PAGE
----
Teacher Resources by Grade
|1st - 2nd||3rd - 4th|
|5th - 6th||7th - 8th|
|9th - 10th||11th - 12th|
Grades K – 12 | Student Interactive
This interactive tool allows students to create Venn diagrams that contain two or three overlapping circles, enabling them to organize their information logically.
Grades 4 – 8 | Lesson Plan
Students in grades 4–8 activate prior knowledge and research information about a historic event through fiction and nonfiction literature and exploration of relevant websites.
Students will be crawling all over this assignment when they use illustrations and text to learn about life from a bug’s point of view.
The Essay Map is an interactive graphic organizer that enables students to organize and outline their ideas for an informational, definitional, or descriptive essay.
Students explore multiple online sources to gather information about the life of Christopher Columbus, complete a cyber scavenger hunt, and use their notes to prepare a timeline and summary report.
Students generate descriptive timelines and can include images in the description.
This unit introduces students to a variety of poetic forms and elements, as they compile their own collections of poetry.
The Flip-a-Chip activity provides hands-on practice with affixes and roots, and also promotes comprehension through structural analysis and vocabulary in context.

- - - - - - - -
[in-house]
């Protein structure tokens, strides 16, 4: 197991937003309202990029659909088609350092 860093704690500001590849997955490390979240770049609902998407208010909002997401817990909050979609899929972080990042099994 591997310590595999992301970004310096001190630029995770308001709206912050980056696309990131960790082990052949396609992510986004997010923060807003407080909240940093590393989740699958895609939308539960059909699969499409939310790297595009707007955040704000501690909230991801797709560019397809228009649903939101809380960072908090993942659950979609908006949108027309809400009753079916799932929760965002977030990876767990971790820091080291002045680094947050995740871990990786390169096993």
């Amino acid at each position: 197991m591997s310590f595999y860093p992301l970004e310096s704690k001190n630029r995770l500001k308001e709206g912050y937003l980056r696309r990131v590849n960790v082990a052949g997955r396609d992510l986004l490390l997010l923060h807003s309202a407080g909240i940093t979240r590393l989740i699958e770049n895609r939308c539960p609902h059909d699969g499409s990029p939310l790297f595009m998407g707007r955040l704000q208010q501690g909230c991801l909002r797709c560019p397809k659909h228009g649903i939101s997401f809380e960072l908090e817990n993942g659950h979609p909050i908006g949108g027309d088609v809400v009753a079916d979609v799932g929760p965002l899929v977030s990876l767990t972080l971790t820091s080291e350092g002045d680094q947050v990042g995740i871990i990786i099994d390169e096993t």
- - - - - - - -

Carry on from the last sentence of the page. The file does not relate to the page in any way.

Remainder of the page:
Students explore letter poems and experiment with writing letters as poems, using the placement of line breaks to enhance rhythm, sound, meaning, and appearance.
The Stapleless Book can be used for taking notes while reading, making picture books, collecting facts, or creating vocabulary booklets . . . the possibilities are endless!
This article describes the use of learning clubs to motivate struggling students to engage in literacy events and foster literacy development.
Veteran educator Howard Miller shares a set of strategies that can propel middle school writers (and "inventive" spellers) into the role of being responsible and strategic in this Voices from the Middle article.
Melissa Comer | Associate Professor | LaFollette, TN
As a university professor, I want students to get excited about making new discoveries, to think critically and creatively, and to apply their learning in a classroom setting